September 4, 2011 by staff
We’ll never know. But it is clear that the elevation of St. Jack to sit at the right hand of Tommy Douglas has not only the media increasingly useful as an excuse to speculate wildly to his successor – he has even begun to fantasize about a merger of NDP and Liberal parties.
The idea of?? Merging the Liberals and the NDP is useless, silly and unrealistic. Worse, a merger or even manages to give either party what you want in the future, which is power.
So what better theme for a summer Saturday morning meditating on a marriage never probably never attempted, much less work?
Nobody seems to know where the idea came from a merger, pointing to a fiction created by the media. The Toronto Sun scoffed in an editorial this week that all the talk was just “a summer evening to make the project work” for the national press corps – as likely an explanation as any.
But whatever the father of the idea, it is clear that the light bulb lit up after a long hard look at the political landscape of Canada. The reality is that Prime Minister Stephen Harper and the Conservatives will be in power for long. Maybe a very long time.
Given the way Canadian politics often moves during two election cycles, Harper could be PM until 2019. And given the horror of this sparks left, no wonder we’re fantasizing Technicolor release.
OK, so how? Ken Lewenza said CAW chief example of the merging parties the right of Canada as how the left should do if it wants to regain power. (It is strange to hear a fusion of the guys who ran the infamous CAW division of the National Development Plan to support the Liberals?)
In 2019, the Liberals may have succeeded in reconstructing the political engine that used to be. But not necessarily: the Conservatives took 13 years for the reconstruction of the smoking ruins left by Brian Mulroney and Kim Campbell. There is no guarantee that the Liberals can do in just eight.
But in 2019 the libraries should at least have paid their dues and maybe even buried some of the most unpleasant participants in the bitter Paul Martin / Jean Chretien fight.
The National Development Plan? Well, you can still have 63 seats in Quebec in 2019. Miracles do happen. But more likely is that the Quebec electorate is fickle past to embrace the flavor of the months of new policies, and the National Development Plan would again be only 40 or so seats. That does not give much influence with the Liberals.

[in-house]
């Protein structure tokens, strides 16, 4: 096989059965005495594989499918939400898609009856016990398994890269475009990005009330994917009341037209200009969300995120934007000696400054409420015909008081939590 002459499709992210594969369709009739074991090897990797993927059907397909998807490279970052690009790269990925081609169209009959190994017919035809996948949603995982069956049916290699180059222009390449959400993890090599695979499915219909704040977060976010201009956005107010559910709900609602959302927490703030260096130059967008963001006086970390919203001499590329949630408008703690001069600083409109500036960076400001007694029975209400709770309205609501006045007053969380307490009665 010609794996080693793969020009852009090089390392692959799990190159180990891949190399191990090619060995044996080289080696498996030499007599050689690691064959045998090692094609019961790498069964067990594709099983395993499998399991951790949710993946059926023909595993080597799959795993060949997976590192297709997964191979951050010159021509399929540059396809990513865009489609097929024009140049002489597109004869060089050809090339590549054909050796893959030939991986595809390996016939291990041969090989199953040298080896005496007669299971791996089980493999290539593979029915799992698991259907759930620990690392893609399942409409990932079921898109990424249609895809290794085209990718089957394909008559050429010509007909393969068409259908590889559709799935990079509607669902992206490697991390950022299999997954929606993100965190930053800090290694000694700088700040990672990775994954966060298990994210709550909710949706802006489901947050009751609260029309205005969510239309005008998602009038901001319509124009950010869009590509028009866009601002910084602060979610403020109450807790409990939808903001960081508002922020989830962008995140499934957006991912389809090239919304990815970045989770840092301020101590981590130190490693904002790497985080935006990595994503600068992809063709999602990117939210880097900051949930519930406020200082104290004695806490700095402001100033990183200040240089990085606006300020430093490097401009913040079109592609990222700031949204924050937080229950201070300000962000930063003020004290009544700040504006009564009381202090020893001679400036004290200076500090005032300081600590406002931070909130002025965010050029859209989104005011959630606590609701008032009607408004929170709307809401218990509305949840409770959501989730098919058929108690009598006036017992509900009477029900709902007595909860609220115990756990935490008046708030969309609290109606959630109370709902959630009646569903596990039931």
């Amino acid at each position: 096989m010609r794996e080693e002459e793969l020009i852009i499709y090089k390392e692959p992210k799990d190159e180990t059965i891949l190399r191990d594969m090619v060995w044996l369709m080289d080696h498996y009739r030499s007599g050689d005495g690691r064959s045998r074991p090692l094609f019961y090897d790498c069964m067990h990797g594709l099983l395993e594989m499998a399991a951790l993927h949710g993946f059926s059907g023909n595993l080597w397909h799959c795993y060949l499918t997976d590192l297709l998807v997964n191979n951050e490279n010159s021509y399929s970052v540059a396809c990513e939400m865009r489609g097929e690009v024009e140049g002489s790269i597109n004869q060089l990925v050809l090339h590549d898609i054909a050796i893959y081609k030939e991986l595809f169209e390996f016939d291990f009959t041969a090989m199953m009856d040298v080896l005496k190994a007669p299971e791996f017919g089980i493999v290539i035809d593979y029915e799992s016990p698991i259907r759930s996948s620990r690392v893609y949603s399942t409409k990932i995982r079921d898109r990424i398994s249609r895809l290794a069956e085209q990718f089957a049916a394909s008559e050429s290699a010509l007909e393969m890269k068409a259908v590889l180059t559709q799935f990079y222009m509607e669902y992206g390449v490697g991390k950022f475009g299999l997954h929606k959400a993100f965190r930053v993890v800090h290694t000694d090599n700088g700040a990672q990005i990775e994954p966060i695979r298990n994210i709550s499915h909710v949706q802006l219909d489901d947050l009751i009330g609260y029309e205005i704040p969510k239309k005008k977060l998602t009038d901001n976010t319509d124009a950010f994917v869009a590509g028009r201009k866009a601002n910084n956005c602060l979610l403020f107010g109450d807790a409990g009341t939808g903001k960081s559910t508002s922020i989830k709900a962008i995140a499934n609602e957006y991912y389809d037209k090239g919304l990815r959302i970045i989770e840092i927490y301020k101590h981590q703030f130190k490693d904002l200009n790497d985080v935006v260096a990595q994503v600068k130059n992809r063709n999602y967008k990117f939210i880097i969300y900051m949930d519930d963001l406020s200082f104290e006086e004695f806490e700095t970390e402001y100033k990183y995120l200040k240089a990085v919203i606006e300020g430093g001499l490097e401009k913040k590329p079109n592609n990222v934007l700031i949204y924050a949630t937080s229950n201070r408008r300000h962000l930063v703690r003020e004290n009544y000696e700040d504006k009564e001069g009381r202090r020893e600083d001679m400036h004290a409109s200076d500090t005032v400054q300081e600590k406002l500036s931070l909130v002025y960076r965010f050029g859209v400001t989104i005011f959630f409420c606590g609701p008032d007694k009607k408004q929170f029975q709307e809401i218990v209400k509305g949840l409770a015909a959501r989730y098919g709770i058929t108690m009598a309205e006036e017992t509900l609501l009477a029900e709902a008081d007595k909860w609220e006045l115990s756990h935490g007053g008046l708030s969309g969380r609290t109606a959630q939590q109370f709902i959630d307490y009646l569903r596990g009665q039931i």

There are plenty of obstacles to overcome – perhaps more obstacles there are commonalities that unite them.
Culture: The parties of the right that Harper States – the Progressive Conservatives and the Canadian Alliance – was much more in common than the Liberals and the NDP do. Fundraising to discussions of leadership, customs and traditions are completely different.
Employees: the National Development Plan employs union party. Liberals do not. How do you square blocks? Seniority would determine which party employees stay, and they get let go? High non-union liberals could “reactivate” the young brothers and sisters of the NDP of your work? A merger would be fun to watch, as only catfight.
The debt: some see the merger Dippers talking like a cunning plot Liberal have someone else pay their huge debts. By the time Joe Clark was leading his little band of useless losers Tory, the accumulated debts of the party had beaten and 9 million. In Harper, the United Party quietly assumed those debts and pays them off.
Can you see how members of the NDP solvent agreement to pay the “big fish,” liberal “chronicle of millions of dollars of debt? The total, including the offer of leadership of age and riding associations, it is public. But they are at least as bad as Clark disorder.
And finally, the naming rights, a logical name for the merged party the Liberal Democrats would. But remember, the left called CRAP sniggeringly Harper’s new party for the Party of Reform Conservative Alliance. And spin is fair play.
So if the word “Democrat” appears anywhere in his name the new party could be called Democrats Un-realistic. Because, as Prime Minister, Jean Chrétien, he always said, the NDP is “da t’ird part.”
And that’s it as seriously as anyone should have the conversation of fusion.
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